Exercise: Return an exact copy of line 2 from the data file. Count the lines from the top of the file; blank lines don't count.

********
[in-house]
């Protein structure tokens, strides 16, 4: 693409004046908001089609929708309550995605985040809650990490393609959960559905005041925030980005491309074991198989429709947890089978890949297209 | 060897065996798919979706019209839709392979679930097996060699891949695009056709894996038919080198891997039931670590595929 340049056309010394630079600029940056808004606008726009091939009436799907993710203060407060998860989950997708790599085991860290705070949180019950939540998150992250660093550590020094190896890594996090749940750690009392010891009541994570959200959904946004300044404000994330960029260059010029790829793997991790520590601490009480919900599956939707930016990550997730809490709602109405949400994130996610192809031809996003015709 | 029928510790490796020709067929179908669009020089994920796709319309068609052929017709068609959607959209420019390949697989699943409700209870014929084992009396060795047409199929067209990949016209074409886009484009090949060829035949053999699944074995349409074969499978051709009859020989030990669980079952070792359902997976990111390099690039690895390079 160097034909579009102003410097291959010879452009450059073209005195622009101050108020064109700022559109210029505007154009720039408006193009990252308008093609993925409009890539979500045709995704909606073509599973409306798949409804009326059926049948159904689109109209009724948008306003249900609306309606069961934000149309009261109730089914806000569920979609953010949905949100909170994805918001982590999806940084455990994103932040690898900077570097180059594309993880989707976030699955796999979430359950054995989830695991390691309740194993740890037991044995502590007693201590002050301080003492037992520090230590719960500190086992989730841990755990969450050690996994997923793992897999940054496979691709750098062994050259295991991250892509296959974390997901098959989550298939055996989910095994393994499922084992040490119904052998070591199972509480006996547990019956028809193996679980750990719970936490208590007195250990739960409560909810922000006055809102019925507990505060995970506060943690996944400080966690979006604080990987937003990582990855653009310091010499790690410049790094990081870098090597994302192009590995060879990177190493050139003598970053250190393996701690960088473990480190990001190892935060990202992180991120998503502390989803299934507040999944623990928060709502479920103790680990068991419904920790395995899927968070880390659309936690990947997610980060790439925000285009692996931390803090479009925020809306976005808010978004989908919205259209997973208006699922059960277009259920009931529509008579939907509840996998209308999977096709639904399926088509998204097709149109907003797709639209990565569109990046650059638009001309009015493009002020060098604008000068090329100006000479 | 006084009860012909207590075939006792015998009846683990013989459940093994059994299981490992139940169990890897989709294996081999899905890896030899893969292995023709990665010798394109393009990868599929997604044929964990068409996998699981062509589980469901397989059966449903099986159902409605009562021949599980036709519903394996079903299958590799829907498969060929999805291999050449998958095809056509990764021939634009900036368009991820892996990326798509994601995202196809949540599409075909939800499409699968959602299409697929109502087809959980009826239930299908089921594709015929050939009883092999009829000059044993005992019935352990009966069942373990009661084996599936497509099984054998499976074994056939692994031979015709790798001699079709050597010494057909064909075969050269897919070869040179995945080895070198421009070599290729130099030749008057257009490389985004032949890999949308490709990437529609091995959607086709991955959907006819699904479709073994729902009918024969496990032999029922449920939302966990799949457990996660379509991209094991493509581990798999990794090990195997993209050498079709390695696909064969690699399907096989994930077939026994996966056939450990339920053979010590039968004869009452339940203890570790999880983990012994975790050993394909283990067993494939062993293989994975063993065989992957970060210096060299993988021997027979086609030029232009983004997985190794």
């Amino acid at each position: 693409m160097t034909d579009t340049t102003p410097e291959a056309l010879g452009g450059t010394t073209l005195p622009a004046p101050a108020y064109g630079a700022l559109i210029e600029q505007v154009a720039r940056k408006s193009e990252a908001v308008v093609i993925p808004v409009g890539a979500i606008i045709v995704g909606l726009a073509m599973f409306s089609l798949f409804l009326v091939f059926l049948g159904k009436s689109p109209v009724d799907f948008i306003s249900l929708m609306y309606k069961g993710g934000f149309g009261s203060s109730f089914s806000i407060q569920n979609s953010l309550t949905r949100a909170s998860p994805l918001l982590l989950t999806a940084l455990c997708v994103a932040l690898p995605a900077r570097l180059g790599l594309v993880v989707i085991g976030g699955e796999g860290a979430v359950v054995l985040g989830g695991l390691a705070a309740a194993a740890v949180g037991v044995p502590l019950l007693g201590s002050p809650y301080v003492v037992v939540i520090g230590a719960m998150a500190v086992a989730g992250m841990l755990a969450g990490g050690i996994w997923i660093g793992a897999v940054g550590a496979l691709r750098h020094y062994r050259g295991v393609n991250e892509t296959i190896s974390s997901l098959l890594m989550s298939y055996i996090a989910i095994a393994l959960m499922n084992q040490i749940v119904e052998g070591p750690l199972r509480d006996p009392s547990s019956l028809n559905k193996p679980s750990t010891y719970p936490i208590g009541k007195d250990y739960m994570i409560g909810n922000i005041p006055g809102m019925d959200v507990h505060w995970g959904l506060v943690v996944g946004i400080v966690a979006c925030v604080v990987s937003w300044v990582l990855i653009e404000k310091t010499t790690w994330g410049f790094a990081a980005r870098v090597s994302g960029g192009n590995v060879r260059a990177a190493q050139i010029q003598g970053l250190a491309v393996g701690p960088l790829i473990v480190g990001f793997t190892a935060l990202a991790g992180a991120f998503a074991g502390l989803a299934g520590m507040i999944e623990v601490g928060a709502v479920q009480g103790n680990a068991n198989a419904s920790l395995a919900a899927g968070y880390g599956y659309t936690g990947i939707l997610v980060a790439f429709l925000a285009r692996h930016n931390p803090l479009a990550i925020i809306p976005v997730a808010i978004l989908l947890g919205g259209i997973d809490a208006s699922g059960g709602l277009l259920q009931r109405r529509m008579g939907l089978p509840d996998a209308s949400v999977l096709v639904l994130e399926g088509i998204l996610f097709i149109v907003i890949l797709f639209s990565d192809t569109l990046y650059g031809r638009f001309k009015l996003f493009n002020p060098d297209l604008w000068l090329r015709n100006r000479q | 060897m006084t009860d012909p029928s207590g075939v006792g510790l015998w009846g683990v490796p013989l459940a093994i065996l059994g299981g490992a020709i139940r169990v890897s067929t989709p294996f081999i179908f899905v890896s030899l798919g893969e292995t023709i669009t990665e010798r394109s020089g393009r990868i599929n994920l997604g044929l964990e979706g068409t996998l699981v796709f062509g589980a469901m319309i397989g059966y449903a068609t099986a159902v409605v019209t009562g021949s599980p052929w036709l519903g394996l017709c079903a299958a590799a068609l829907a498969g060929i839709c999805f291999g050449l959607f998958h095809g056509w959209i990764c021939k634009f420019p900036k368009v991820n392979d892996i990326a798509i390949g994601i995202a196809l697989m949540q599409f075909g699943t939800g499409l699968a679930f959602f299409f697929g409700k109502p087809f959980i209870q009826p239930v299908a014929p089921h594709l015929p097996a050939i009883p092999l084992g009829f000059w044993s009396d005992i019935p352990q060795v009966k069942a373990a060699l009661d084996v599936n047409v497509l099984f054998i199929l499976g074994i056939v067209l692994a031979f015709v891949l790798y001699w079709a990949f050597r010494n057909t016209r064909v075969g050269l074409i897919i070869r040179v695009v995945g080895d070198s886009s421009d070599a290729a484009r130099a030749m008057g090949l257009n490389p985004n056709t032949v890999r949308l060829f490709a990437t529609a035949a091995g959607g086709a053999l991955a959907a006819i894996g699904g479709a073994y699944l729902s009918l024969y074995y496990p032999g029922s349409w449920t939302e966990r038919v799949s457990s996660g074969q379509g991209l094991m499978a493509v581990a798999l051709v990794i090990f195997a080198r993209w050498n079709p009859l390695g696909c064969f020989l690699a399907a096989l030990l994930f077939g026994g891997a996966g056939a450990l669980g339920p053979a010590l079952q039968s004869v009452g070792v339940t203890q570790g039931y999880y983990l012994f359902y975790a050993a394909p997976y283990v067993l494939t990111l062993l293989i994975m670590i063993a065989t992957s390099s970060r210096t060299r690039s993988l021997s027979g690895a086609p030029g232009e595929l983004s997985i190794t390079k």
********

């Protein structure tokens, strides 16, 4: 693409004046908001089609929708309550995605985040809650990490393609959960559905005041925030980005491309074991198989429709947890089978890949297209 | 060897065996798919979706019209839709392979679930097996060699891949695009056709894996038919080198891997039931670590595929 340049056309010394630079600029940056808004606008726009091939009436799907993710203060407060998860989950997708790599085991860290705070949180019950939540998150992250660093550590020094190896890594996090749940750690009392010891009541994570959200959904946004300044404000994330960029260059010029790829793997991790520590601490009480919900599956939707930016990550997730809490709602109405949400994130996610192809031809996003015709 | 029928510790490796020709067929179908669009020089994920796709319309068609052929017709068609959607959209420019390949697989699943409700209870014929084992009396060795047409199929067209990949016209074409886009484009090949060829035949053999699944074995349409074969499978051709009859020989030990669980079952070792359902997976990111390099690039690895390079 160097034909579009102003410097291959010879452009450059073209005195622009101050108020064109700022559109210029505007154009720039408006193009990252308008093609993925409009890539979500045709995704909606073509599973409306798949409804009326059926049948159904689109109209009724948008306003249900609306309606069961934000149309009261109730089914806000569920979609953010949905949100909170994805918001982590999806940084455990994103932040690898900077570097180059594309993880989707976030699955796999979430359950054995989830695991390691309740194993740890037991044995502590007693201590002050301080003492037992520090230590719960500190086992989730841990755990969450050690996994997923793992897999940054496979691709750098062994050259295991991250892509296959974390997901098959989550298939055996989910095994393994499922084992040490119904052998070591199972509480006996547990019956028809193996679980750990719970936490208590007195250990739960409560909810922000006055809102019925507990505060995970506060943690996944400080966690979006604080990987937003990582990855653009310091010499790690410049790094990081870098090597994302192009590995060879990177190493050139003598970053250190393996701690960088473990480190990001190892935060990202992180991120998503502390989803299934507040999944623990928060709502479920103790680990068991419904920790395995899927968070880390659309936690990947997610980060790439925000285009692996931390803090479009925020809306976005808010978004989908919205259209997973208006699922059960277009259920009931529509008579939907509840996998209308999977096709639904399926088509998204097709149109907003797709639209990565569109990046650059638009001309009015493009002020060098604008000068090329100006000479 | 006084009860012909207590075939006792015998009846683990013989459940093994059994299981490992139940169990890897989709294996081999899905890896030899893969292995023709990665010798394109393009990868599929997604044929964990068409996998699981062509589980469901397989059966449903099986159902409605009562021949599980036709519903394996079903299958590799829907498969060929999805291999050449998958095809056509990764021939634009900036368009991820892996990326798509994601995202196809949540599409075909939800499409699968959602299409697929109502087809959980009826239930299908089921594709015929050939009883092999009829000059044993005992019935352990009966069942373990009661084996599936497509099984054998499976074994056939692994031979015709790798001699079709050597010494057909064909075969050269897919070869040179995945080895070198421009070599290729130099030749008057257009490389985004032949890999949308490709990437529609091995959607086709991955959907006819699904479709073994729902009918024969496990032999029922449920939302966990799949457990996660379509991209094991493509581990798999990794090990195997993209050498079709390695696909064969690699399907096989994930077939026994996966056939450990339920053979010590039968004869009452339940203890570790999880983990012994975790050993394909283990067993494939062993293989994975063993065989992957970060210096060299993988021997027979086609030029232009983004997985190794």